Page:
The 'R' Word

The 'R' Word

Was it just a coincidence last week that while much of Washington was overtaken by a headlong rush toward regulation of battered financial markets, the most comprehensive railroad industry regulatory legislation in many years gained new life in Congress?

On the surface, at least, the real jumpstart for the rail safety legislation wasn't the financial market meltdown but the Sept. 12 collision of a Los Angeles-area commuter train and a Union Pacific freight train that killed 26 people. And certainly the legislation is aimed at fixing the gaps that may have contributed to the deadly crash, including imposing a new mandate for positive train control by 2015.

But the deadly crash in California and the meltdown on what Fed Chairman Paul Bernanke calls the "abstraction" of Wall Street have both created strikingly similar echoes across Washington.

Both prompted new demands for regulations that would repair too many years of negligence. As Federal Railroad Administrator Joseph H. Boardman bluntly told a U.S. Senate committee hearing Sept. 23 on the train crash: "Positive train control would have prevented this collision."

By that night, the House and Senate had agreed on what industry observers call the first comprehensive change in rail safety laws the mid-1990s, including changes the railroads had opposed but now will live with rather than face the potential for even tougher requirements.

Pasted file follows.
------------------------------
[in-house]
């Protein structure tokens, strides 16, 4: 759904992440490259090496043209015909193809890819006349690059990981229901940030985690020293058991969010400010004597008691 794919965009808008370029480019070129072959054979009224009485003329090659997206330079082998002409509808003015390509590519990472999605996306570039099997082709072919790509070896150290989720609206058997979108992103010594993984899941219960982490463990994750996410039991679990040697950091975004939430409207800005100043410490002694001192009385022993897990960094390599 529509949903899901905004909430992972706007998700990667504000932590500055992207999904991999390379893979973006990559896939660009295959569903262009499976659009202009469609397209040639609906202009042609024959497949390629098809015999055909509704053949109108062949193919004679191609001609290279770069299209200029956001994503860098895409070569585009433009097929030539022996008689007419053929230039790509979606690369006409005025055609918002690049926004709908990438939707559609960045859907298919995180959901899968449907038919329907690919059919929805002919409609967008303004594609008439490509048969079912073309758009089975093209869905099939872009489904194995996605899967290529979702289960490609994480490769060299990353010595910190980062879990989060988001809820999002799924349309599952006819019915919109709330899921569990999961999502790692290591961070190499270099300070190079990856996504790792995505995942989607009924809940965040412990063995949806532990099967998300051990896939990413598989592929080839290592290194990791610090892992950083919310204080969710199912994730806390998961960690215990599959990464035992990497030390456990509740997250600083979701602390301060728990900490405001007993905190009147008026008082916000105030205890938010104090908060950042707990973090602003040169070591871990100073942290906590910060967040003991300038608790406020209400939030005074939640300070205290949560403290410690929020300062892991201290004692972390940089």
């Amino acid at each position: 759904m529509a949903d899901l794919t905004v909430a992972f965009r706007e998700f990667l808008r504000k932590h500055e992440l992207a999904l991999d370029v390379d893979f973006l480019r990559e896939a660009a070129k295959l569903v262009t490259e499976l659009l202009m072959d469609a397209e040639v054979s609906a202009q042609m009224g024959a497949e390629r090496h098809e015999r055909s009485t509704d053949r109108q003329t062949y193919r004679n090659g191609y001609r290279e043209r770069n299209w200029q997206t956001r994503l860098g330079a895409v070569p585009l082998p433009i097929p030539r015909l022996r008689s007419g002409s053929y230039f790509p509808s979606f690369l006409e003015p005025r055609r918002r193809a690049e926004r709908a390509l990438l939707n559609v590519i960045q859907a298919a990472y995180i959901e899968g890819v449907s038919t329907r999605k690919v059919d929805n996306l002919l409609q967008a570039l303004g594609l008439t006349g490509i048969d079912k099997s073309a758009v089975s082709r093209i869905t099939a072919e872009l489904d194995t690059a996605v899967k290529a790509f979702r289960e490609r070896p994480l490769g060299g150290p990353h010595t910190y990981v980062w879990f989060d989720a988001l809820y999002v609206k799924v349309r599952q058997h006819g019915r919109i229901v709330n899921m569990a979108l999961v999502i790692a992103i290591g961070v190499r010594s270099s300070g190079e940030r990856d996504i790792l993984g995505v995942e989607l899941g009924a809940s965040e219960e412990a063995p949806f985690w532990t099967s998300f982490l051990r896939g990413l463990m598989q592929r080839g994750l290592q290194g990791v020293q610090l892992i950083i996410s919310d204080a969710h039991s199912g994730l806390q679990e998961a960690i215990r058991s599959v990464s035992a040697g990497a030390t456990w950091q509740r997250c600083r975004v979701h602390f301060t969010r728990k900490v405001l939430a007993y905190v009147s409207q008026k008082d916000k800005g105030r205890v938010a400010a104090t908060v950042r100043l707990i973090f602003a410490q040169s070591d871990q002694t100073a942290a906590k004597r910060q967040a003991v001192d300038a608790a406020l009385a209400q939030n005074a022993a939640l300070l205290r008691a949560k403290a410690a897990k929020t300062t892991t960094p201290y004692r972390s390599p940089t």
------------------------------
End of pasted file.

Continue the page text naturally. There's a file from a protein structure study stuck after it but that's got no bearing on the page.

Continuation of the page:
In the financial arena, lawmakers and presidential candidates battled over regulation, with the debate largely over who's for it and who's for even more of it. In what seemed to be little more than a day, Sen. John McCain went from being "fundamentally, a deregulator" to making vigorous calls for "comprehensive regulations." Sen. Barack Obama has called directly for greater "regulatory oversight."

The logistics business isn't a key player in the financial market meltdown, but anyone with an interest in shipping should be concerned that transportation could get in the line of fire under a government rescue. That's because the recent rescue of financial companies on the brink of collapse as well as the broader bailout debated in Washington last week had behind them the clear outlines of new regulatory oversight.

Greater regulation, in other words, is back in play. Whether it is with PTC or mortgage-backed securities, it's clear that more attention from regulators is desperately needed. But the risks for transportation operators and shippers also are growing amid stronger moves to rein in years of regulatory neglect.

Deregulation in the transportation industry has proceeded on an almost unbroken path since President Carter deregulated, in order, the aviation, trucking and railroad industries between 1978 and 1980. That deregulation has only been built on since then, and although that's inarguably created an upheaval across many industries, deregulation has been overwhelmingly positive for shippers and the American economy.

It would terrible for that economy if, while restoring important restraints and imposing needed direction for industries that reached too far, lawmakers also reach too far in the other direction. Shippers should be prepared to show them where that reach should end.